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When I was 23 years old, I sold my first ecommerce business for around $1 million. These days, I work at Privy, a company that provides website conversion, email marketing, and text messaging tools. I still run my own ecommerce businesses on the side, so I know the struggle of just starting out and begging your family and all your friends to buy your products and leave you reviews.
In this post, I’ll walk you through some strategies for getting your first $1,000 in sales that won’t annoy your loved ones.
First of all, here’s a shortlist of things you don’t need to get sales:
Now, here’s what you do need to do:
I’m sure you have a great idea and a great product, but there’s only one reason people aren’t buying from you yet. It’s because they have no idea who you are. To fix this problem, you need to build awareness.
Take Coca-Cola for example. They spend millions on high-profile billboards because they know that when you make your way into a convenience store after a long walk, you’ll choose their product over others simply because you’re aware of their product already.
Your job as a small business owner is to create that same kind of awareness for your brand. Of course, you probably won’t be putting up a billboard in Times Square, and maybe even Facebook advertising seems out of reach. If that’s the case, I have some cost-efficient solutions for you:
HARO, or Help a Reporter Out, is a platform reporters use to find sources for their articles. It’s used by professional writers from large outlets like The New York Times and The Wall Street Journal to small-scale bloggers and everyone in between.
When I create a brand, I monitor HARO requests for opportunities to respond. I reply to their requests with messages like, “Hey, I just launched this product at a great price-point and I think your readers would love it.”
I believe we’re in the golden age of TikTok. In fact, if you have a product out there and you’re not already making TikTok videos, I think you’ll regret it.
I’ve spoken to many small brands in the past year who’ve gone viral on TikTok for free and made hundreds of thousands of dollars.
I believe the virality of the platform will decrease in the next 1.5–2 years and the platform will become more pay-to-play like Facebook and other social media platforms, so I encourage you to get started now.
Quora has been around for a long time, but it’s still an extremely relevant site because of its high search engine ranking. To use this platform, find questions that fit into your niche. For example, if you’re selling tea, maybe there are questions about relaxing after work. Once you find relevant questions, answer as many as possible. Make your answers as helpful as possible. Then throw in a plug for your store at the end. You can say something like, “By the way, I created this product and I think it would be a great thing to add to your end-of-day routine.”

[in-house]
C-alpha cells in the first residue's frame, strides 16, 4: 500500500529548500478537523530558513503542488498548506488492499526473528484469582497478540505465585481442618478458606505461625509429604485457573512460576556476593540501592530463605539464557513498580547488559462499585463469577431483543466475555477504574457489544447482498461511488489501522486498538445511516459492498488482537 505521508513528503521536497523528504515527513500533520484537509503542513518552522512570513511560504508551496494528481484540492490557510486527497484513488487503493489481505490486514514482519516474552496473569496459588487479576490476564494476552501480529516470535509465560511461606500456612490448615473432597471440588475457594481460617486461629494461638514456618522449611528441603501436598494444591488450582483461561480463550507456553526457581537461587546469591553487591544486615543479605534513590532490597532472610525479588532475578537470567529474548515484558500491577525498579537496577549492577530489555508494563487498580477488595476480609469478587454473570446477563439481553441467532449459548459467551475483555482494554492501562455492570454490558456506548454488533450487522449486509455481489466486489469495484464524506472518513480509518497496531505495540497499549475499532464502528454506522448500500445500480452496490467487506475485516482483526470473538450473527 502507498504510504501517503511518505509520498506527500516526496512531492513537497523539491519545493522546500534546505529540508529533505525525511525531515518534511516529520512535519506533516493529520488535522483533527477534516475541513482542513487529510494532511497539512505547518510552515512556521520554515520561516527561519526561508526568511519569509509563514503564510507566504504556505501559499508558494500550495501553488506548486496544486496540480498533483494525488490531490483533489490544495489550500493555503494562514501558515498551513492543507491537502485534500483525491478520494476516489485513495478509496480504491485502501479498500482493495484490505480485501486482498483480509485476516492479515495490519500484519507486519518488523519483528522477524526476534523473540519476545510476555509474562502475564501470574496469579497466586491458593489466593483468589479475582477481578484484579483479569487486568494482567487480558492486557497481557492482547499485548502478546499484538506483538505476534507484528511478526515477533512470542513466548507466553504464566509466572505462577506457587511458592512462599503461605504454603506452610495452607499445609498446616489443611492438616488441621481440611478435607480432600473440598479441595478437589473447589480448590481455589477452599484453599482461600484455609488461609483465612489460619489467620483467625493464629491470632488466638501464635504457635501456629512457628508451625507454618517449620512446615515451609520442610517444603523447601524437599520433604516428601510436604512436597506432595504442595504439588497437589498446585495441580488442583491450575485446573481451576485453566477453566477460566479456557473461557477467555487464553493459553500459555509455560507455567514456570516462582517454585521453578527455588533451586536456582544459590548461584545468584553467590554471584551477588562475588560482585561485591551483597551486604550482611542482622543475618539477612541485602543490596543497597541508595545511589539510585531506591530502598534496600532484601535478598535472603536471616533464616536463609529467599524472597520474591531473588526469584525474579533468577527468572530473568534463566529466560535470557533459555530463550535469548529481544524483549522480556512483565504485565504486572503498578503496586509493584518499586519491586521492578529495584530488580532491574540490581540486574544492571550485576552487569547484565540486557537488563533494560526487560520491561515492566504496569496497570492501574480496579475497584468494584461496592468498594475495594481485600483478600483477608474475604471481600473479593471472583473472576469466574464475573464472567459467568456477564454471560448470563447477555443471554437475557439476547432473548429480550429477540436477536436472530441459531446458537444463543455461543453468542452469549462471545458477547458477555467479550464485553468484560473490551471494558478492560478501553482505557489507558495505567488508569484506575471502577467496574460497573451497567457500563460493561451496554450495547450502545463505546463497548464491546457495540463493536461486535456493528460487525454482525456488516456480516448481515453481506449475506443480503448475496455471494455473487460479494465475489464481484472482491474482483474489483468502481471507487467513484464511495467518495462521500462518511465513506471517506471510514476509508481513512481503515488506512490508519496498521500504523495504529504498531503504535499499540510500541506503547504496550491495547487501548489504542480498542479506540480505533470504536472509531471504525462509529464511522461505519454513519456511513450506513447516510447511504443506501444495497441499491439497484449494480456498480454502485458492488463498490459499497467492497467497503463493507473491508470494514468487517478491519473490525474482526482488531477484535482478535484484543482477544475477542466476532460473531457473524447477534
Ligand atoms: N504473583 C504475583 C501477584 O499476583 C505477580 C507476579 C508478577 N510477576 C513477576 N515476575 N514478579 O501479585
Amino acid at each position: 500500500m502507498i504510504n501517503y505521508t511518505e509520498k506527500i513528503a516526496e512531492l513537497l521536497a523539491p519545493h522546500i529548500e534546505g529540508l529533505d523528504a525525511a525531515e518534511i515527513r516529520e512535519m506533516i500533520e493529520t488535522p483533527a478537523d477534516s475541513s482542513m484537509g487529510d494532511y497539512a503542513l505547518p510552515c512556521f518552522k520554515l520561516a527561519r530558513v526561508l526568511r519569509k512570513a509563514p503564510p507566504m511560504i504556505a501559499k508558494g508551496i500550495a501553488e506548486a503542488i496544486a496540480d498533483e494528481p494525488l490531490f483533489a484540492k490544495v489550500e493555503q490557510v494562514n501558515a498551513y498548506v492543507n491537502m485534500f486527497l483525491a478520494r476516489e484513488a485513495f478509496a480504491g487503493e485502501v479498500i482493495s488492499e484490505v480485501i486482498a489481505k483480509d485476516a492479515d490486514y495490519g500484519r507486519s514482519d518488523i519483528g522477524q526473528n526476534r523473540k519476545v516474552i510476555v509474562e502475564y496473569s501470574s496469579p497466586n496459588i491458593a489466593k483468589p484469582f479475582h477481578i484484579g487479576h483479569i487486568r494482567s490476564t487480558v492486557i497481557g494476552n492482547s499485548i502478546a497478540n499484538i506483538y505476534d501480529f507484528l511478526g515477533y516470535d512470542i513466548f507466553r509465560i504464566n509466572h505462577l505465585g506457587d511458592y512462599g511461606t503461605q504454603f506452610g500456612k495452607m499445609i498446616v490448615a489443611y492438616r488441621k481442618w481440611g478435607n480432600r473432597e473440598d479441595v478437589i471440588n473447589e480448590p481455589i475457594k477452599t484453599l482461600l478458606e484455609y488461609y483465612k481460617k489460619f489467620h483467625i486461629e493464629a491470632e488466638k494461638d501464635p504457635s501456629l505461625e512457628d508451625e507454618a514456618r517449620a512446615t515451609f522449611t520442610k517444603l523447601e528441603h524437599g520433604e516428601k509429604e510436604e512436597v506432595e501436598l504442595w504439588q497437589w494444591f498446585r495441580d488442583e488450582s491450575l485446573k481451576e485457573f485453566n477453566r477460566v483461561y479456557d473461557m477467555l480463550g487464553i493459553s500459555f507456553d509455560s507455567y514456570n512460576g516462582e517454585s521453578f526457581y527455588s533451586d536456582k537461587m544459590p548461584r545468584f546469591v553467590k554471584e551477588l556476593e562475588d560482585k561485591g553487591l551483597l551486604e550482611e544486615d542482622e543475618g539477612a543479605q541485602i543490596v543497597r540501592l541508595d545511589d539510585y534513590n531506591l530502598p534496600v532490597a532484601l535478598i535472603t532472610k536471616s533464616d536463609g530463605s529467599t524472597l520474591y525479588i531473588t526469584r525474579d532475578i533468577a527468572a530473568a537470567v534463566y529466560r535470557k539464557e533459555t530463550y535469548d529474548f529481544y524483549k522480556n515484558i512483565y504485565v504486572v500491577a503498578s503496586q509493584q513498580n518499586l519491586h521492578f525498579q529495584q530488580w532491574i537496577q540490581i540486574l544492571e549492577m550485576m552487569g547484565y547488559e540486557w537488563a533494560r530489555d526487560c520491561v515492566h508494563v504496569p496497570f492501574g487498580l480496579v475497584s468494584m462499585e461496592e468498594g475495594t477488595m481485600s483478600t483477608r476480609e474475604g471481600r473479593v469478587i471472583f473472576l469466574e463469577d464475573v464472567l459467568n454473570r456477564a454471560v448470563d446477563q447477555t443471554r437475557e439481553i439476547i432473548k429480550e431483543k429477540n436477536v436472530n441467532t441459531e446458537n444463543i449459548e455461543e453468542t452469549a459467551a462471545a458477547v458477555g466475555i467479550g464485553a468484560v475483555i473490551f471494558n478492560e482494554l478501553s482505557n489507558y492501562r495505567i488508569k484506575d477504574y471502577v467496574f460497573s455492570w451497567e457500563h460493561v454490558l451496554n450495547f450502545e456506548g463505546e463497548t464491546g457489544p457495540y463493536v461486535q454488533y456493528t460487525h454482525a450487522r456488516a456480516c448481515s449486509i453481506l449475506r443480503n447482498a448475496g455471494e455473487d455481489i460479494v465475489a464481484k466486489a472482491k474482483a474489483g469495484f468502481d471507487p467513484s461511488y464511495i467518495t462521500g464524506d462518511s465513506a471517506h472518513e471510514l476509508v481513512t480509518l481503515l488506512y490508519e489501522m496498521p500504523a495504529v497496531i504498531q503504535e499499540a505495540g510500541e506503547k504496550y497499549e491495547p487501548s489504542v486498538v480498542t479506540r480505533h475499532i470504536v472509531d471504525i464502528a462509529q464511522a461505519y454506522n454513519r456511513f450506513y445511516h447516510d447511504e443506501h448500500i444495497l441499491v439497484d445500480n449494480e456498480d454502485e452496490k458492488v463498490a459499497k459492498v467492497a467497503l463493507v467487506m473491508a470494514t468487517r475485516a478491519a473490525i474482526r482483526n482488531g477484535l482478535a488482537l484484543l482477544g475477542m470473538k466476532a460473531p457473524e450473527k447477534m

I think the person who said, “Build it and they will come,” had zero dollars in ecommerce sales.
Once people are aware of your store, you need to give them a reason to visit. People are lazy and they won’t often take initiative. At least this is the case for me personally.
When you’re reaching out to potential customers to build awareness, you should also give them a special offer like a coupon code. You can place the code in the ads you create or on social media. If you work with influencers or have the opportunity to be featured in a blog post, include codes there as well.
Other ideas for offers include:
I encourage you to explore these options and figure out what works best for your store.
The average ecommerce store converts at only 1%. That means, if 100 people visit your ecommerce store today, 99 of them will leave without making a purchase. But there are some things you can do to improve these statistics and make more sales.
Any time you make a sale, ask for a review you can feature on your website. Showing this kind of social proof encourages others to buy.
Your product descriptions are another important area for conversion. This is a space where you can answer all your customers’ questions about your product before they even ask. Include as much detail as possible. Does your t-shirt have the softest fabric you’ve ever felt? If so, let your customers know.
Pop-ups can also drive conversion. A pop-up asking your customers to share their email addresses is an asset. If the customer leaves without buying, you can follow up with them later. We’ll talk about emails more in the next section.
Shopify CEO Tobi Lütke once tweeted that your email lists and your website are the only two things you can own on the internet. Everything else is just rented.
With those words in mind, I encourage you to start building your email list. It will be valuable in the future. In fact, 30% of ecommerce revenue comes from email. Here are a few ideas for engaging emails you can send to your customers:
I hope you’re inspired to get busy building your email list, spreading awareness about your brand, making offers, and most importantly, getting sales.
I believe that if you follow my advice, you’ll be well on your way to your first $1,000 in sales and much more. Most importantly, enjoy the journey! I wish you all the best along the way.
Caroline is a former journalist turned marketer. She is a content marketing specialist at Printful and is becoming increasingly obsessed with social proof.
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